Cyanobacteria Making a Contribution
Fossil Invertebrates


Cyanobacteria, also known as "blue-green algae", are some of the longest living organisms on planet Earth. Originating in the Precambrian they span the entire duration of the Phanerozoic Eon. They are recognizable today, as well as in the rock record, as microscopic filamentous organisms. These organisms were likely the first photosynthetic organisms and were responsible for "polluting" the originally carbon dioxide (CO2) rich atmosphere with the oxygen we breathe today.

Stromatolites are commonly mistaken as fossils, but are actually sedimentary structures. They form when mats of cyanobacteria, commonly called "algal mats", bind and hold sediment that is washed over them by waves. Over time sediment buildups can begin to form domal structures similar to the shape of a person's head. Stromatolites are easily recognizable in the rock record because they preserve their original geometries and layers created by many rounds of sediment bound by cyanobacteria.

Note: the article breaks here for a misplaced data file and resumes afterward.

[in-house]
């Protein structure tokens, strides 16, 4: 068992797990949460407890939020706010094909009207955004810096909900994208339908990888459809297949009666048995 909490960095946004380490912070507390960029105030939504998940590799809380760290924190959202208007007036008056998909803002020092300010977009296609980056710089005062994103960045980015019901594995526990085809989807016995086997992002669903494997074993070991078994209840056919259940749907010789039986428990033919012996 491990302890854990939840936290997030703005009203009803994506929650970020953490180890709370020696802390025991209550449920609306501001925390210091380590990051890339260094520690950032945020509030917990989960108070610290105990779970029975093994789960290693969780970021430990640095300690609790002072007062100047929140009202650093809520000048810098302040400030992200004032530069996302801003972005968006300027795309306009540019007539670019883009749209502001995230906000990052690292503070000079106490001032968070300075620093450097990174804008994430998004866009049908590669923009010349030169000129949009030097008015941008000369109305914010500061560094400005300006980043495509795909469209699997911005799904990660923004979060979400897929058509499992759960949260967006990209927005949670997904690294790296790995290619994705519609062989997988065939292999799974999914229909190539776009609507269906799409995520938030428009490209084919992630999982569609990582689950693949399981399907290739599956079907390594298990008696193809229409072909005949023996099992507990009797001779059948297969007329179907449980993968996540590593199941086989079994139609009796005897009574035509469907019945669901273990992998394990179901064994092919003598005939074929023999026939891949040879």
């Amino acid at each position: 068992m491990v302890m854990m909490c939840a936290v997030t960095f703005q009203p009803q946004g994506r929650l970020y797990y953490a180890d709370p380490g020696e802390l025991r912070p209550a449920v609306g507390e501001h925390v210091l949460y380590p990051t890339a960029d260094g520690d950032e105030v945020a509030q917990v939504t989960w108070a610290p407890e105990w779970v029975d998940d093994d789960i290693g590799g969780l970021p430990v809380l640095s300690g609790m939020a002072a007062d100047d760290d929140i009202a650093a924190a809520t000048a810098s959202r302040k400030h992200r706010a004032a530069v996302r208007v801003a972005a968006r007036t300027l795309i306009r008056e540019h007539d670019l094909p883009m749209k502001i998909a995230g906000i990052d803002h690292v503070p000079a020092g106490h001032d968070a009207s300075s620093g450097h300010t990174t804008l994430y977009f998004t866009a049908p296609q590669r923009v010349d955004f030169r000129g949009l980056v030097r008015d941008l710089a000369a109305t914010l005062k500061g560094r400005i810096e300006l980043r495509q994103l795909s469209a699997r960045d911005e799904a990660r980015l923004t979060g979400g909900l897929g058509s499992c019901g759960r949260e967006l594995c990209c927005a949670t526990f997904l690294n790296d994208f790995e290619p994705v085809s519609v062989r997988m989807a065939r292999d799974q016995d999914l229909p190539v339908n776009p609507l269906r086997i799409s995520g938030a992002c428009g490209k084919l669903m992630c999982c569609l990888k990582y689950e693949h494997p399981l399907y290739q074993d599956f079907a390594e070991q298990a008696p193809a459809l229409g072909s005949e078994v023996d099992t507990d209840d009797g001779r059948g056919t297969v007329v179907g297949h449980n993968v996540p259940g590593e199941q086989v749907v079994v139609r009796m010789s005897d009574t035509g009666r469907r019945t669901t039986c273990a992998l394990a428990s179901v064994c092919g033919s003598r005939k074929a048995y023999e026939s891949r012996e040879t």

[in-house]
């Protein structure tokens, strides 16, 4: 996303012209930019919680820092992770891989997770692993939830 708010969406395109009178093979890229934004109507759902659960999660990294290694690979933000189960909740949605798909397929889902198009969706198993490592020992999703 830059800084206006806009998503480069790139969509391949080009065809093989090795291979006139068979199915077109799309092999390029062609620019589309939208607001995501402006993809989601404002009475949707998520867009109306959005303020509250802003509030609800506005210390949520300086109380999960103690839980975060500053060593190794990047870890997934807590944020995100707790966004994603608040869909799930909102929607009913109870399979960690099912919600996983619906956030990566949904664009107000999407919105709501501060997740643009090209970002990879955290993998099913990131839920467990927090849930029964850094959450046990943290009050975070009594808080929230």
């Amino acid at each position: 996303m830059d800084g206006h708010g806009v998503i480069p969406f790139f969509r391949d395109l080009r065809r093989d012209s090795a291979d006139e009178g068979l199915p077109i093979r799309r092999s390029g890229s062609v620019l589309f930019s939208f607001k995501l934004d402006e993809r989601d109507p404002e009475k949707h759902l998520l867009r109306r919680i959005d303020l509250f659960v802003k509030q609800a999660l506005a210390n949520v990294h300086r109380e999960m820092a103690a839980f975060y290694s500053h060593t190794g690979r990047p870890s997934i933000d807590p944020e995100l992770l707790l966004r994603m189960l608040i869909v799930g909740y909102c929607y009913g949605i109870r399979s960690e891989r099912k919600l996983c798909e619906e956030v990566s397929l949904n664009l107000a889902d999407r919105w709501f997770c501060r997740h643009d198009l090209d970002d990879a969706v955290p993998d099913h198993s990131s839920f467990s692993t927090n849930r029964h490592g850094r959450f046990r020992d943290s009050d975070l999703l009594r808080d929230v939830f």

Stromatolites in the Precambrian were able to form in many parts of the ocean. As time went on and grazers began to develop (gastropods, echinoids, and others) stromatolites began to form only in hypersaline conditions. Water in these areas of elevated salinity wonl't support most forms of life accept those that are highly adaptable, like cyanobacteria, rendering them safe from predators.